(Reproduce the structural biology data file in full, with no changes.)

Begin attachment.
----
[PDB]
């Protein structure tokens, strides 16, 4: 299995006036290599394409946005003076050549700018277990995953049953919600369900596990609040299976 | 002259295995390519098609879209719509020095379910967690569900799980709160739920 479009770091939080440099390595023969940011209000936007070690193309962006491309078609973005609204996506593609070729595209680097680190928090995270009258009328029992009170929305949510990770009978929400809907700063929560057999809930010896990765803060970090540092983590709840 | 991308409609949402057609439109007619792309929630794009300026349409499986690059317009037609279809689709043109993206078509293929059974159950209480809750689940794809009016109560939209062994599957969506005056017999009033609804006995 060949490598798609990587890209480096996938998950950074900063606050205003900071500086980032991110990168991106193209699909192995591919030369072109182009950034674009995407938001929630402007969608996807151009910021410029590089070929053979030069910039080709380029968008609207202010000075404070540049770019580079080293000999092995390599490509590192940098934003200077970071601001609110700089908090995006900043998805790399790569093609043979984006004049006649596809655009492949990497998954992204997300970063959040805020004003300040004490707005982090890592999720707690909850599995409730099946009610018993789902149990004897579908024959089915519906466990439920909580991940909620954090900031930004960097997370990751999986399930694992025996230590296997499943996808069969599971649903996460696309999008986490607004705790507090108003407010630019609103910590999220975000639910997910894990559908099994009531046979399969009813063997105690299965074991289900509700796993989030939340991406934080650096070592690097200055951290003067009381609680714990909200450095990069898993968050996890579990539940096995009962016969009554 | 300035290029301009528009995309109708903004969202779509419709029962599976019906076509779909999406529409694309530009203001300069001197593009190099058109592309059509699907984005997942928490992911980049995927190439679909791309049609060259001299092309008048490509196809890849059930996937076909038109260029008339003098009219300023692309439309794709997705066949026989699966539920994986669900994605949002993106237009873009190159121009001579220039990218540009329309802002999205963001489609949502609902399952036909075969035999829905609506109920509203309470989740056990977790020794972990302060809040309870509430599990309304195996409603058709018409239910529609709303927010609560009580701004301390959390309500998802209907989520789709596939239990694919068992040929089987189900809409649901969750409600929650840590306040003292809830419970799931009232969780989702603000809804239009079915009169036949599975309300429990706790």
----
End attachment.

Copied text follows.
[PDB]
């Protein structure tokens, strides 16, 4: 299995006036290599394409946005003076050549700018277990995953049953919600369900596990609040299976 | 002259295995390519098609879209719509020095379910967690569900799980709160739920 479009770091939080440099390595023969940011209000936007070690193309962006491309078609973005609204996506593609070729595209680097680190928090995270009258009328029992009170929305949510990770009978929400809907700063929560057999809930010896990765803060970090540092983590709840 | 991308409609949402057609439109007619792309929630794009300026349409499986690059317009037609279809689709043109993206078509293929059974159950209480809750689940794809009016109560939209062994599957969506005056017999009033609804006995 060949490598798609990587890209480096996938998950950074900063606050205003900071500086980032991110990168991106193209699909192995591919030369072109182009950034674009995407938001929630402007969608996807151009910021410029590089070929053979030069910039080709380029968008609207202010000075404070540049770019580079080293000999092995390599490509590192940098934003200077970071601001609110700089908090995006900043998805790399790569093609043979984006004049006649596809655009492949990497998954992204997300970063959040805020004003300040004490707005982090890592999720707690909850599995409730099946009610018993789902149990004897579908024959089915519906466990439920909580991940909620954090900031930004960097997370990751999986399930694992025996230590296997499943996808069969599971649903996460696309999008986490607004705790507090108003407010630019609103910590999220975000639910997910894990559908099994009531046979399969009813063997105690299965074991289900509700796993989030939340991406934080650096070592690097200055951290003067009381609680714990909200450095990069898993968050996890579990539940096995009962016969009554 | 300035290029301009528009995309109708903004969202779509419709029962599976019906076509779909999406529409694309530009203001300069001197593009190099058109592309059509699907984005997942928490992911980049995927190439679909791309049609060259001299092309008048490509196809890849059930996937076909038109260029008339003098009219300023692309439309794709997705066949026989699966539920994986669900994605949002993106237009873009190159121009001579220039990218540009329309802002999205963001489609949502609902399952036909075969035999829905609506109920509203309470989740056990977790020794972990302060809040309870509430599990309304195996409603058709018409239910529609709303927010609560009580701004301390959390309500998802209907989520789709596939239990694919068992040929089987189900809409649901969750409600929650840590306040003292809830419970799931009232969780989702603000809804239009079915009169036949599975309300429990706790």